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Does Working from Home Work? Evidence from a Chinese Experiment

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  • Nicholas Bloom
  • James Liang
  • John Roberts
  • Zhichun Jenny Ying

Abstract

About 10% of US employees now regularly work from home (WFH), but there are concerns this can lead to “shirking from home.” We report the results of a WFH experiment at CTrip, a 16,000- employee, NASDAQ-listed Chinese travel agency. Call center employees who volunteered to WFH were randomly assigned to work from home or in the office for 9 months. Home working led to a 13% performance increase, of which about 9% was from working more minutes per shift (fewer breaks and sick-days) and 4% from more calls per minute (attributed to a quieter working environment). Home workers also reported improved work satisfaction and experienced less turnover, but their promotion rate conditional on performance fell. Due to the success of the experiment, CTrip rolled-out the option to WFH to the whole firm and allowed the experimental employees to re-select between the home or office. Interestingly, over half of them switched, which led to the gains from WFH almost doubling to 22%. This highlights the benefits of learning and selection effects when adopting modern management practices like WFH.

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Bibliographic Info

Paper provided by National Bureau of Economic Research, Inc in its series NBER Working Papers with number 18871.

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Date of creation: Mar 2013
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Handle: RePEc:nbr:nberwo:18871

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Cited by:
  1. Alex Bryson & George MacKerron, 2013. "Are you happy while you work?," LSE Research Online Documents on Economics 48924, London School of Economics and Political Science, LSE Library.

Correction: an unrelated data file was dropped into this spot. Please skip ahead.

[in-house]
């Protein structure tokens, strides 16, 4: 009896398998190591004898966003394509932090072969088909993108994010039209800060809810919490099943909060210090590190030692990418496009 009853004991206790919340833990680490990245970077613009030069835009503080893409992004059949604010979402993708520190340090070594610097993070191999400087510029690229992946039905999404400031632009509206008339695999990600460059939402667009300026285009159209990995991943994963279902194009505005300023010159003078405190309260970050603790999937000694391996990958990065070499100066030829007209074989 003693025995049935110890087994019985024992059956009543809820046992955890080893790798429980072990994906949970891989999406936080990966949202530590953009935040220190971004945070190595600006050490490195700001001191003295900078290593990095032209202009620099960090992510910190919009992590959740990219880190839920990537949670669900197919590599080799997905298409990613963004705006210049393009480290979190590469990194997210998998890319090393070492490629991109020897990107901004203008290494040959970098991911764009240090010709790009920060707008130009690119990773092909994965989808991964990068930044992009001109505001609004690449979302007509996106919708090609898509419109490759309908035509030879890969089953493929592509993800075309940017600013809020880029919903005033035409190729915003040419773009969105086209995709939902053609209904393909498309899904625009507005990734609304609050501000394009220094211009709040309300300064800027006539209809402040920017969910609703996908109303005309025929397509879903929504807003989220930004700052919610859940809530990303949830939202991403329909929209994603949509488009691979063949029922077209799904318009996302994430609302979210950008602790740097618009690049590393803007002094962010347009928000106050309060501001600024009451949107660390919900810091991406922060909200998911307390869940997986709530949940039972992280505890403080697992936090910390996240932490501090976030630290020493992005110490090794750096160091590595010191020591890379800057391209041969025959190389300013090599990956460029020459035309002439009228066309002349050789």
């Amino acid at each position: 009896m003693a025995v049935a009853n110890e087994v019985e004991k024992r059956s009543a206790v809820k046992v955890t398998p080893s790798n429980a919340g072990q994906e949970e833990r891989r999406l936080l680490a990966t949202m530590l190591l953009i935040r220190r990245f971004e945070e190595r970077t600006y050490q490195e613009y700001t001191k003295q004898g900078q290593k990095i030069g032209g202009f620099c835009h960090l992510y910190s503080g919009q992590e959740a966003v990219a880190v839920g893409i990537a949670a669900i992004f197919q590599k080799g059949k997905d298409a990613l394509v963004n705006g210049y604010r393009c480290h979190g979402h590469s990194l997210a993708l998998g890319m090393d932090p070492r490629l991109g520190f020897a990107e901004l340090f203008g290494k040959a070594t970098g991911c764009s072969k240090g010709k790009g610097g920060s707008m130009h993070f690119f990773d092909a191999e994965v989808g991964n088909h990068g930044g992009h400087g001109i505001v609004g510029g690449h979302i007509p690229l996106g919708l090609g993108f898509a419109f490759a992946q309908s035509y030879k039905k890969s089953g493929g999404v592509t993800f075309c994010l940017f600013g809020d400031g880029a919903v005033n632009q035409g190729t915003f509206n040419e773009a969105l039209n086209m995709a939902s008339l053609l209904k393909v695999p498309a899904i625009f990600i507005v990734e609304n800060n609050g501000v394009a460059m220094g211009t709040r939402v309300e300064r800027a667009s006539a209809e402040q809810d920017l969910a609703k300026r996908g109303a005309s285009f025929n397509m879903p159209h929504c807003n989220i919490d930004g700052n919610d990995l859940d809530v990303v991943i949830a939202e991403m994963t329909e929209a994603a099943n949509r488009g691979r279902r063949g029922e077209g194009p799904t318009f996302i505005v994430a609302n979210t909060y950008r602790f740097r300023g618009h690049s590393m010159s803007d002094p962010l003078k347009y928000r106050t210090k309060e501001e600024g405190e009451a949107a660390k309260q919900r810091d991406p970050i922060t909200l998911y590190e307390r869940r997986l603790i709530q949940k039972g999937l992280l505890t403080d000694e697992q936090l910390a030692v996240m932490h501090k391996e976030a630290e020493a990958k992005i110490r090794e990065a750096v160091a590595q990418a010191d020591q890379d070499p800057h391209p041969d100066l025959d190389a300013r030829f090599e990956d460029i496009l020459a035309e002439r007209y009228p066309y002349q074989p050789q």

2. Nicholas Bloom & Christos Genakos & Raffaella Sadun & John Van Reenen, 2012. "Management Practices Across Firms and Countries," NBER Working Papers 17850, National Bureau of Economic Research, Inc.
  3. Ajay Agrawal & John Horton & Nicola Lacetera & Elizabeth Lyons, 2013. "Digitization and the Contract Labor Market: A Research Agenda," NBER Working Papers 19525, National Bureau of Economic Research, Inc.
  4. Tom Chang & Joshua S. Graff Zivin & Tal Gross & Matthew J. Neidell, 2014. "Particulate Pollution and the Productivity of Pear Packers," NBER Working Papers 19944, National Bureau of Economic Research, Inc.
  5. Alexander K. Koch, & Julia Nafziger & Anton Suvorov & Jeroen van de Ven, 2012. "Self-Rewards and Personal Motivation," Economics Working Papers 2012-14, School of Economics and Management, University of Aarhus.
  6. Michael Beckmann & Thomas Cornelissen, 2014. "Self-Managed Working Time and Employee Effort: Microeconometric Evidence," SOEPpapers on Multidisciplinary Panel Data Research 636, DIW Berlin, The German Socio-Economic Panel (SOEP).
  7. Hyejin Ku, 2014. "Fair Trade in the Fields of Florida: The Impact of the Penny-Per-Pound on Tomato Pickers," CReAM Discussion Paper Series 1416, Centre for Research and Analysis of Migration (CReAM), Department of Economics, University College London.
  8. Raymond P. Guiteras & B. Kelsey Jack, 2014. "Incentives, Selection and Productivity in Labor Markets: Evidence from Rural Malawi," NBER Working Papers 19825, National Bureau of Economic Research, Inc.
  9. Dutcher, E. Glenn & Saral, Krista Jabs, 2012. "Does Team Telecommuting Affect Productivity? An Experiment," MPRA Paper 41594, University Library of Munich, Germany.

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